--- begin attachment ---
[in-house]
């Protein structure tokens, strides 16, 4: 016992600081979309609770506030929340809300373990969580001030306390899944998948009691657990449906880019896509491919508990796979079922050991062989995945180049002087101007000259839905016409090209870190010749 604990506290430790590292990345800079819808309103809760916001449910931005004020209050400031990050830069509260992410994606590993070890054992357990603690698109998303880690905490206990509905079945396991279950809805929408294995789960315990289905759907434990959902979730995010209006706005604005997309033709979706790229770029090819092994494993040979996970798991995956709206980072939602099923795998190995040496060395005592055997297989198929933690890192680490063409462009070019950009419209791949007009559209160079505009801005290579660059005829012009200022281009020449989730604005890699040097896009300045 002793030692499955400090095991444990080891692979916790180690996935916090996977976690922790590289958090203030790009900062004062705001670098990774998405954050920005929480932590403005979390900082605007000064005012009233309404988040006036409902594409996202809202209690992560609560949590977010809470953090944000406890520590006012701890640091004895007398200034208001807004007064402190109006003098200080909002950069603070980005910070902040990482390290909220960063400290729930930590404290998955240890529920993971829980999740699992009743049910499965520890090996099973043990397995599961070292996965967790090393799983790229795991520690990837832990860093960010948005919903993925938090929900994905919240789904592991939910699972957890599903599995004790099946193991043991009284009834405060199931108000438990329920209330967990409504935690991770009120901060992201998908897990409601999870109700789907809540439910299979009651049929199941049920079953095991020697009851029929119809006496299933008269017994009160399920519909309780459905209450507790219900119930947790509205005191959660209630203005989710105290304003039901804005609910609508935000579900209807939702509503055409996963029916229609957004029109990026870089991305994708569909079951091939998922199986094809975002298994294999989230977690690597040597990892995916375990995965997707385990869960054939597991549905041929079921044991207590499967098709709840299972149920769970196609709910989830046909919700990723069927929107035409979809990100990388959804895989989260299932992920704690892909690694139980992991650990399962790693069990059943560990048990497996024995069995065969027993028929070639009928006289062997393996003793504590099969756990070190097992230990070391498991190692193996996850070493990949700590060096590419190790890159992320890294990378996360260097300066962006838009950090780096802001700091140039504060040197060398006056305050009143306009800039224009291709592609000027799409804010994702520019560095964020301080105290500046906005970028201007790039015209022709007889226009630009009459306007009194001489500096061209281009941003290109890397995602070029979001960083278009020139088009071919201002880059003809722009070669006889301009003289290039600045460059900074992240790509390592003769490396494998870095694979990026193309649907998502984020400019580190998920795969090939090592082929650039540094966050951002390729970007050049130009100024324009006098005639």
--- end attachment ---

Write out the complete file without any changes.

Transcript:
[in-house]
């Protein structure tokens, strides 16, 4: 016992600081979309609770506030929340809300373990969580001030306390899944998948009691657990449906880019896509491919508990796979079922050991062989995945180049002087101007000259839905016409090209870190010749 604990506290430790590292990345800079819808309103809760916001449910931005004020209050400031990050830069509260992410994606590993070890054992357990603690698109998303880690905490206990509905079945396991279950809805929408294995789960315990289905759907434990959902979730995010209006706005604005997309033709979706790229770029090819092994494993040979996970798991995956709206980072939602099923795998190995040496060395005592055997297989198929933690890192680490063409462009070019950009419209791949007009559209160079505009801005290579660059005829012009200022281009020449989730604005890699040097896009300045 002793030692499955400090095991444990080891692979916790180690996935916090996977976690922790590289958090203030790009900062004062705001670098990774998405954050920005929480932590403005979390900082605007000064005012009233309404988040006036409902594409996202809202209690992560609560949590977010809470953090944000406890520590006012701890640091004895007398200034208001807004007064402190109006003098200080909002950069603070980005910070902040990482390290909220960063400290729930930590404290998955240890529920993971829980999740699992009743049910499965520890090996099973043990397995599961070292996965967790090393799983790229795991520690990837832990860093960010948005919903993925938090929900994905919240789904592991939910699972957890599903599995004790099946193991043991009284009834405060199931108000438990329920209330967990409504935690991770009120901060992201998908897990409601999870109700789907809540439910299979009651049929199941049920079953095991020697009851029929119809006496299933008269017994009160399920519909309780459905209450507790219900119930947790509205005191959660209630203005989710105290304003039901804005609910609508935000579900209807939702509503055409996963029916229609957004029109990026870089991305994708569909079951091939998922199986094809975002298994294999989230977690690597040597990892995916375990995965997707385990869960054939597991549905041929079921044991207590499967098709709840299972149920769970196609709910989830046909919700990723069927929107035409979809990100990388959804895989989260299932992920704690892909690694139980992991650990399962790693069990059943560990048990497996024995069995065969027993028929070639009928006289062997393996003793504590099969756990070190097992230990070391498991190692193996996850070493990949700590060096590419190790890159992320890294990378996360260097300066962006838009950090780096802001700091140039504060040197060398006056305050009143306009800039224009291709592609000027799409804010994702520019560095964020301080105290500046906005970028201007790039015209022709007889226009630009009459306007009194001489500096061209281009941003290109890397995602070029979001960083278009020139088009071919201002880059003809722009070669006889301009003289290039600045460059900074992240790509390592003769490396494998870095694979990026193309649907998502984020400019580190998920795969090939090592082929650039540094966050951002390729970007050049130009100024324009006098005639």